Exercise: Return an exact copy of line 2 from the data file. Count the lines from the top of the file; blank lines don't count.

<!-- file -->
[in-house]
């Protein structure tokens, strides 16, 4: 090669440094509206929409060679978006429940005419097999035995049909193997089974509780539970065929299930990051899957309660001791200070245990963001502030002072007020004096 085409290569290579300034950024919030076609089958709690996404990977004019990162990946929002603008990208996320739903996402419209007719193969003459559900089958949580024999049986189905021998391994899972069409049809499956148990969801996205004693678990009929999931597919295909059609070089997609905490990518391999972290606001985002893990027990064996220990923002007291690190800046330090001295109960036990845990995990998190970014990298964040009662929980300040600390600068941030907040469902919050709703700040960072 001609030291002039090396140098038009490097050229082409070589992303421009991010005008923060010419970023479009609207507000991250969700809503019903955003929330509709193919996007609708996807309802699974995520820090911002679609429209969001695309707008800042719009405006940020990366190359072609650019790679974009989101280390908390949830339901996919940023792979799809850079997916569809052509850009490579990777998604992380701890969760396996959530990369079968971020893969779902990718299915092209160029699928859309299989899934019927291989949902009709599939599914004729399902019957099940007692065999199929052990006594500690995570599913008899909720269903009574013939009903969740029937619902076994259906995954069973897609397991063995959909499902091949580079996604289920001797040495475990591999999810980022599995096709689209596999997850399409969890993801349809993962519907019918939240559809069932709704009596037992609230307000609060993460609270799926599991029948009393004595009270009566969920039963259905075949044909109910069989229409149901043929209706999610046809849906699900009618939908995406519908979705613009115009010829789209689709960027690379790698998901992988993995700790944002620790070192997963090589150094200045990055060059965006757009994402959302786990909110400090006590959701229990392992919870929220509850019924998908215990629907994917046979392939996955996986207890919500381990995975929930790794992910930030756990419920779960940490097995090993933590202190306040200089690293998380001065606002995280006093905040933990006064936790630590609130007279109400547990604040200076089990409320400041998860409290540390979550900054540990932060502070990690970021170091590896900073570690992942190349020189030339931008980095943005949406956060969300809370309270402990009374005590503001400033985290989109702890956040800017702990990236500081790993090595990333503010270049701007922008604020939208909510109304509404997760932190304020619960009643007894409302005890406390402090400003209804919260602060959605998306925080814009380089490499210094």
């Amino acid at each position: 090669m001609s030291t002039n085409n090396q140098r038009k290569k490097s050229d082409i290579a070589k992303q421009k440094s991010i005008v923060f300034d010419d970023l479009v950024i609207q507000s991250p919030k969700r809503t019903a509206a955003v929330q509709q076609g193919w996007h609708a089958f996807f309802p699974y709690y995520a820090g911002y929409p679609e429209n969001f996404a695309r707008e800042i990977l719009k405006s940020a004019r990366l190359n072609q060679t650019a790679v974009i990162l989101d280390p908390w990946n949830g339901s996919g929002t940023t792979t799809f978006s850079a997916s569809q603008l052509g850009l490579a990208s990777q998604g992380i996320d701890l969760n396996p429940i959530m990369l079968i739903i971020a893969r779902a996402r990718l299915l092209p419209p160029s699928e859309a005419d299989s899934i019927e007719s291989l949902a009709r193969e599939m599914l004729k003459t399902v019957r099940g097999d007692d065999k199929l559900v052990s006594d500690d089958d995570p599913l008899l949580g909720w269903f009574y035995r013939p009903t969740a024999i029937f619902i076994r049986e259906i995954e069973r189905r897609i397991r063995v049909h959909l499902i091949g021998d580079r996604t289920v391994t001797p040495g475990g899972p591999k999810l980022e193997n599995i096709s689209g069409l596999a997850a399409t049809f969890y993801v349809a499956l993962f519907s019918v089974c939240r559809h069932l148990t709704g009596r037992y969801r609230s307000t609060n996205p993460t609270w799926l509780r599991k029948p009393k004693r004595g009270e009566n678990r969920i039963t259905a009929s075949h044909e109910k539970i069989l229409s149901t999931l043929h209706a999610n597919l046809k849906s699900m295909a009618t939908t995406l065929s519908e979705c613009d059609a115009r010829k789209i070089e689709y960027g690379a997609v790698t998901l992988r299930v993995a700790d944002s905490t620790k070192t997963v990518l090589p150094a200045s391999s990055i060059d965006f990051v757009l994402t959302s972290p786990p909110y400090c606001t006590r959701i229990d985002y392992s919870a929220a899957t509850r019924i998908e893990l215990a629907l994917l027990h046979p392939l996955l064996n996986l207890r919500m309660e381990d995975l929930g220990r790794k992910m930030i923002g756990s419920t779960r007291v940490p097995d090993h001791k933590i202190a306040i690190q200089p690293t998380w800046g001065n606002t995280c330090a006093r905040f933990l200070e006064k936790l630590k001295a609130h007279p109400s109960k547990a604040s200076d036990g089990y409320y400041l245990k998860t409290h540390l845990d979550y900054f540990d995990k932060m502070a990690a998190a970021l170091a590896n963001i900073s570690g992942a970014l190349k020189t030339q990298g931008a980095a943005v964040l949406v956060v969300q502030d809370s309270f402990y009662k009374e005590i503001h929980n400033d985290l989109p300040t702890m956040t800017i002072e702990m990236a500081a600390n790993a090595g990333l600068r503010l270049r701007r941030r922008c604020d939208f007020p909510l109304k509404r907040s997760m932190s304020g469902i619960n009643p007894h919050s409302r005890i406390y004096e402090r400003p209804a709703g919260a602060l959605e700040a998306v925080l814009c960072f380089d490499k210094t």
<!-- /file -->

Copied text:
């Protein structure tokens, strides 16, 4: 090669440094509206929409060679978006429940005419097999035995049909193997089974509780539970065929299930990051899957309660001791200070245990963001502030002072007020004096 085409290569290579300034950024919030076609089958709690996404990977004019990162990946929002603008990208996320739903996402419209007719193969003459559900089958949580024999049986189905021998391994899972069409049809499956148990969801996205004693678990009929999931597919295909059609070089997609905490990518391999972290606001985002893990027990064996220990923002007291690190800046330090001295109960036990845990995990998190970014990298964040009662929980300040600390600068941030907040469902919050709703700040960072 001609030291002039090396140098038009490097050229082409070589992303421009991010005008923060010419970023479009609207507000991250969700809503019903955003929330509709193919996007609708996807309802699974995520820090911002679609429209969001695309707008800042719009405006940020990366190359072609650019790679974009989101280390908390949830339901996919940023792979799809850079997916569809052509850009490579990777998604992380701890969760396996959530990369079968971020893969779902990718299915092209160029699928859309299989899934019927291989949902009709599939599914004729399902019957099940007692065999199929052990006594500690995570599913008899909720269903009574013939009903969740029937619902076994259906995954069973897609397991063995959909499902091949580079996604289920001797040495475990591999999810980022599995096709689209596999997850399409969890993801349809993962519907019918939240559809069932709704009596037992609230307000609060993460609270799926599991029948009393004595009270009566969920039963259905075949044909109910069989229409149901043929209706999610046809849906699900009618939908995406519908979705613009115009010829789209689709960027690379790698998901992988993995700790944002620790070192997963090589150094200045990055060059965006757009994402959302786990909110400090006590959701229990392992919870929220509850019924998908215990629907994917046979392939996955996986207890919500381990995975929930790794992910930030756990419920779960940490097995090993933590202190306040200089690293998380001065606002995280006093905040933990006064936790630590609130007279109400547990604040200076089990409320400041998860409290540390979550900054540990932060502070990690970021170091590896900073570690992942190349020189030339931008980095943005949406956060969300809370309270402990009374005590503001400033985290989109702890956040800017702990990236500081790993090595990333503010270049701007922008604020939208909510109304509404997760932190304020619960009643007894409302005890406390402090400003209804919260602060959605998306925080814009380089490499210094």